À l’orientale: Collecting, Displaying and Appropriating Islamic Art and Architecture in the 19th and Early 20th Centuries

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The present volume offers a collection of essays that examine the mechanisms and strategies of collecting, displaying and appropriating islamic art in the nineteenth and early twentieth centuries. Many studies in this book concentrate on lesser known collections of islamic art, situated in Central and Eastern Europe that until now have received little attention from scholars. A section of the volume focuses on the figure of the Swiss collector Henri Moser Charlottenfels, whose important, still largely unstudied collection of islamic art is now being preserved at the Bernisches Historisches Museum, Switzerland. Contributors to the volume include young researchers and established scholars from Western and Eastern Europe and beyond: Albert Lutz (foreword), Roger Nicholas Balsiger, Moya Carey, Valentina Colonna, Francine Giese, Hélène Guérin, Barbara Karl, Katrin Kaufmann, Sarah Keller, Agnieszka Kluczewska Wójcik, Inessa Kouteinikova, Axel Langer, Maria Medvedeva, Ágnes Sebestyén, Alban von Stockhausen, Ariane Varela Braga, Mercedes Volait. Les contributions de l’ouvrage examinent le mécanisme et les stratégies relatifs à la collection, la présentation et l’appropriation des arts de l’Islam au XIXe siècle et début du XXe siècle. Elles mettent l’accent sur des collections situées en Europe centrale et orientale, lesquelles ont été peu étudiées jusqu’à présent. Une partie de l’ouvrage est dédiée à la figure du collectionneur Suisse Henri Moser Charlottenfels, dont les objets se trouvent aujourd’hui au Bernisches Historisches Museum (Suisse) et qui ont été de même peu étudiés. Les textes émanent de jeunes chercheurs comme de chercheurs confirmés, basés en Europe occidentale et orientale, et au-delà.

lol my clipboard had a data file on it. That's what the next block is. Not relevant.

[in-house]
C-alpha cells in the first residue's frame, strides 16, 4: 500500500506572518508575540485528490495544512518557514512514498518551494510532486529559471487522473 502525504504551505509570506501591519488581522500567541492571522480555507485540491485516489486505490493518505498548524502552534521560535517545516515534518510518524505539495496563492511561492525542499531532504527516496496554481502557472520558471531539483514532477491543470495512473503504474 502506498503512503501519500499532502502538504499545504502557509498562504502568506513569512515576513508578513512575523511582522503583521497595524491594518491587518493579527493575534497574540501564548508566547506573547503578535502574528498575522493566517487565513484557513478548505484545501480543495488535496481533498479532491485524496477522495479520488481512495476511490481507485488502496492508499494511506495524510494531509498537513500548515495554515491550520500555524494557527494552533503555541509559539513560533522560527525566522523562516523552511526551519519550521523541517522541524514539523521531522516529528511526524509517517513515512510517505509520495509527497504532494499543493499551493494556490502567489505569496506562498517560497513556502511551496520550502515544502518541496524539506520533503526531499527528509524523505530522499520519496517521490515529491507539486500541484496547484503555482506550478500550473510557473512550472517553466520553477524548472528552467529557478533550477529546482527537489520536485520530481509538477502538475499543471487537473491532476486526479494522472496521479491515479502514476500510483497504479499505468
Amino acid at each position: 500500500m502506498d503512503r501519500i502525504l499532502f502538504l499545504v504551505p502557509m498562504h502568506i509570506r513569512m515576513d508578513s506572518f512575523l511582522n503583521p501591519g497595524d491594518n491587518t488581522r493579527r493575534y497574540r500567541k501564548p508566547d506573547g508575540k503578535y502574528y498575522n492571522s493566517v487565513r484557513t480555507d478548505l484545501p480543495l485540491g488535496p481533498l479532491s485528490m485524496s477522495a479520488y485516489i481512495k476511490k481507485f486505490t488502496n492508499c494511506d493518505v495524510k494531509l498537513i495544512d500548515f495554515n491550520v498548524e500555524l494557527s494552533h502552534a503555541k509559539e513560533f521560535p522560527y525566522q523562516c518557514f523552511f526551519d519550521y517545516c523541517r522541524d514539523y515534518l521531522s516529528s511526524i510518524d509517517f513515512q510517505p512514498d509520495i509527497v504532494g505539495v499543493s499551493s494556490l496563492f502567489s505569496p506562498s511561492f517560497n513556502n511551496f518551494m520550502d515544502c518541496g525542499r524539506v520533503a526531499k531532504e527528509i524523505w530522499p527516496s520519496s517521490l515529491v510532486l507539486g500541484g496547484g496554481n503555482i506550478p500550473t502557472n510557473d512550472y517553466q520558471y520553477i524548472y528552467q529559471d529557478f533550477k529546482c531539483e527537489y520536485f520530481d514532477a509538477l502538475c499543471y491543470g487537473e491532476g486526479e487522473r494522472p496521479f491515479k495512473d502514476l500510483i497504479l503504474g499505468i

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Biographical Note
Francine Giese is director of Vitrocentre and Vitromusée in Romont, Switzerland. From 2014-2019 she held a SNSF professorship at the Institute of Art History, University of Zürich, where she lead the research project Mudejarismo and Moorish Revival in Europe. She has widely published on Ibero-Islamic architecture, exchange and transfer processes and on architectural orientalism. Mercedes Volait is CNRS Research Professor at InVisu, Paris, and associated fellow to the Research Department of the Victoria & Albert Museum, London. She has published extensively on art and architecture in Modern Egypt, and studies islamic art collecting from Egypt and Syria in the nineteenth century (with Moya Carey). Ariane Varela Braga, Ph.D., has worked as a research assistant on the SNSF project Mudejarismo and Moorish Revival (University of Zürich, 2014-2019). She is the author of monographs, edited volumes and articles on nineteenth-century theories of ornament and decorative arts, colored marbles and artistic migrations.
Readership
All interested in islamic art, art markets, the history of private and museum collections, display strategies, material culture and orientalism.
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